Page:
Tag Archive for: Colorado

Choose your words carefully

Feb 20, 2022
OutThere Colorado

“Mountain Lions On The Prowl Again In This CO Neighborhood,” “Four mountain lions seen stalking around Colorado neighborhood,” “4 mountain lions prowl Conifer neighborhood.” These three headlines are for the same event- a family of mountain lions caught on a security camera, walking through a Colorado neighborhood at night, without any incident. So why are the words prowling and stalking used to describe their behavior instead of walking, meandering, or exploring? Stalk and prowl indicate criminal behavior, like a thief peeking into windows, looking to steal from or hurt someone. Why are these words used so often to describe cougars?

If you actually watch the video, the big cats are just doing what animals do, walking around and not bothering anyone at all. Words matter, and when the words most often used to describe benign animal behavior, indicate negative or even criminal intent, it can seep into the minds of the people reading the words. Without even realizing it, people may start to fear these animals, thinking that they are always out to get them, even when they are just living their lives and not hurting anyone at all. We should all try to be more conscious of the words we use to describe wildlife and try not to bestow negative human traits on normal animal behavior.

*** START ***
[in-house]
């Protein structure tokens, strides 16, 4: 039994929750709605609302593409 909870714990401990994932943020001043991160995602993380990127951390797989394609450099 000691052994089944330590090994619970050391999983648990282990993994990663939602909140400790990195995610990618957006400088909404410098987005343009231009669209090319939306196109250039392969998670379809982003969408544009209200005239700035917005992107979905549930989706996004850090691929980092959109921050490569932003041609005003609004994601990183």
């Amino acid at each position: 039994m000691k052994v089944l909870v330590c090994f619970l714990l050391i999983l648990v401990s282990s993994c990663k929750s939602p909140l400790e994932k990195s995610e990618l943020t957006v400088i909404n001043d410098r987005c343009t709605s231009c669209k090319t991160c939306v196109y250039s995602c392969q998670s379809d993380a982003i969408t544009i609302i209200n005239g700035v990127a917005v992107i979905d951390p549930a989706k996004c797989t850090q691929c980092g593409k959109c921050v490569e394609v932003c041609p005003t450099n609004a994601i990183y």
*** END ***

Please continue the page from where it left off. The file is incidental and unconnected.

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Colorado Legislature Rejects Bill that would End Killing Wild Cats for Sport


Colorado lawmakers in the Senate Agriculture and Natural Resources Committee voted against Senate Bill 31, which would have prohibited the sport hunting of mountain lions, lynx, and bobcats in the state. Very vocal opponents to the bill, including many ranchers, hunters, and outfitters, vehemently objected to the measure and flooded lawmakers’ inboxes with comments. The Humane Society and other animal welfare groups were in support of the bill. The hearing lasted three hours due to the huge number of people who testified on both sides. Obviously this is a contentious issue in Colorado, with passionate people on both sides. 

Although it is disappointing that mountain lions and other cats will not be afforded the additional protections, the argument has shed a light on some ongoing issues. Colorado Parks and Wildlife, the agency tasked with managing wildlife in the state, receives 75% of their annual revenue from hunting and fishing licenses. People and groups outside of the hunting and fishing communities do not feel like their perspective and opinions on the management of wildlife are being heard. The argument on this bill also highlights that good sound science should be used when making management decisions.